London SE1 community website

6-year-olds perform kidney operation

London SE1 website team

Pupils from the Cathedral School of St Saviour and St Mary Overie performed a play about the human kidney at Guy's Hospital Chapel on Friday.

Cathedral school pupils
Orla and Adam with a 70s Kiil dialyser, modern hollow fibre dialyser and human kidney. (Photo: Elisabeth Blanchet)


The play was staged to celebrate National Science Week and has been funded by a grant of 1,260 from Guy's and St Thomas' Charity.

The 27 six-year-olds wore red or white baseball caps to represent red and white blood cells and demonstrate how a kidney works on a set constructed out of church pews to look like a giant nephron – the functional unit of the kidney that filters and cleans the blood.

A modern dialysis machine and older, larger artificial kidney from the 70s were provided by Guy's Hospital so that the audience and school class could see the progress being made in dialysis services, and compare the artificial kidney to a model of the human kidney, kindly provided by The Gordon Museum.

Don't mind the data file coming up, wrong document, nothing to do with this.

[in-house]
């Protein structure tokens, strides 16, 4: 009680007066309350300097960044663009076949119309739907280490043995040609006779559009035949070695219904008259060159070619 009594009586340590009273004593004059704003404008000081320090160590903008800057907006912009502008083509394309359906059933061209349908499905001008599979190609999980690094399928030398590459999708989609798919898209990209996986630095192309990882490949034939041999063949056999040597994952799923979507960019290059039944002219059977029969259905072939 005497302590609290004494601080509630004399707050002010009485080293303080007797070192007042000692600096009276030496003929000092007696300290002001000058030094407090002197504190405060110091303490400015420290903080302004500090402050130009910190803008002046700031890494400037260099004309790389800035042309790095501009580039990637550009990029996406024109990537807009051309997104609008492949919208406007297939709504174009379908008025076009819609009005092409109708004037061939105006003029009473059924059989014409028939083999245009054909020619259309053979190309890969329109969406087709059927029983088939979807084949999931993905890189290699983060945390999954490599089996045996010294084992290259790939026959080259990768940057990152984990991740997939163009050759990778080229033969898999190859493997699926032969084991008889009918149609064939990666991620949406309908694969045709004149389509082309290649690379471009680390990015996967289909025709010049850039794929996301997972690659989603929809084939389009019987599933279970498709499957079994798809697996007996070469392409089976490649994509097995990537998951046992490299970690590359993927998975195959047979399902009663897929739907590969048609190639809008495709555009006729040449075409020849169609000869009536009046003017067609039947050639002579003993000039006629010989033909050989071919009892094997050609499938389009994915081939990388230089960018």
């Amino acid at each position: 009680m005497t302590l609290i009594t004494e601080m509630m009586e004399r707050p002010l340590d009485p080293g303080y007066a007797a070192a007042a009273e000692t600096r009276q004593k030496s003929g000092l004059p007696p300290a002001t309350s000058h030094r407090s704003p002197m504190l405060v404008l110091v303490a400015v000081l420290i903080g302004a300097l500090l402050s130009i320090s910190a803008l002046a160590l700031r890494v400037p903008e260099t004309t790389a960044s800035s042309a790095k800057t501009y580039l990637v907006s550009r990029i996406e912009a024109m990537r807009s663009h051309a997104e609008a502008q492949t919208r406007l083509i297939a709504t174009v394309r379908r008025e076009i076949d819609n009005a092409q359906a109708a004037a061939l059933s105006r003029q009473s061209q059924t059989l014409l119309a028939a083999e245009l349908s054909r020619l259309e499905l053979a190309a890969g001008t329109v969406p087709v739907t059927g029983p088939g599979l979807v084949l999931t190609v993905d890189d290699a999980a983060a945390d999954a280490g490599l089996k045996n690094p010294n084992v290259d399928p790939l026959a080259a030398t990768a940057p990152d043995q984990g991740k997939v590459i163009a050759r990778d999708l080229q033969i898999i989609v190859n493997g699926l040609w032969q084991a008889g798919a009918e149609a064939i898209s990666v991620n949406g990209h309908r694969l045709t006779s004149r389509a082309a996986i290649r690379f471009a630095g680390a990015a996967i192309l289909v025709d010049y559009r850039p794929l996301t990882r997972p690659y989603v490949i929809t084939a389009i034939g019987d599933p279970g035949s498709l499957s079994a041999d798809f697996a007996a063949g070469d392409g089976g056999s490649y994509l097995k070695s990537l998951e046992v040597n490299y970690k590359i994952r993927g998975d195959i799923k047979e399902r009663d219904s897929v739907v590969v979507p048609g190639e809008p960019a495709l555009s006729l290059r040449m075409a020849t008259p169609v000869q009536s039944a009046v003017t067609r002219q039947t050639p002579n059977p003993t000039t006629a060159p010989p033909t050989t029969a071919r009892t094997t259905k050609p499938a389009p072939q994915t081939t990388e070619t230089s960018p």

The play was performed in memory of Alec Schwartz, a campaigner for the Guy's and St Thomas' Kidney Patients' Association.

"Projects like these are an education for everyone," says organiser David Leaback, director of Biolink. "The children learn while having fun and teach adults in the audience as they watch. Acting and getting involved can be so much more effective than a plain textbook."

The SE1 website is supported by people like you
We are part of
Independent Community News Network
Email newsletter

For the latest local news and events direct to your inbox every Monday, you need our weekly email newsletter SE1 Direct.

7,000+ locals read it every week. Can you afford to miss out?

Read the latest issue before signing up

Archive
News archive from February 1999 to January 2001
Got a story for us?
Contact us with your tip-offs and story ideas.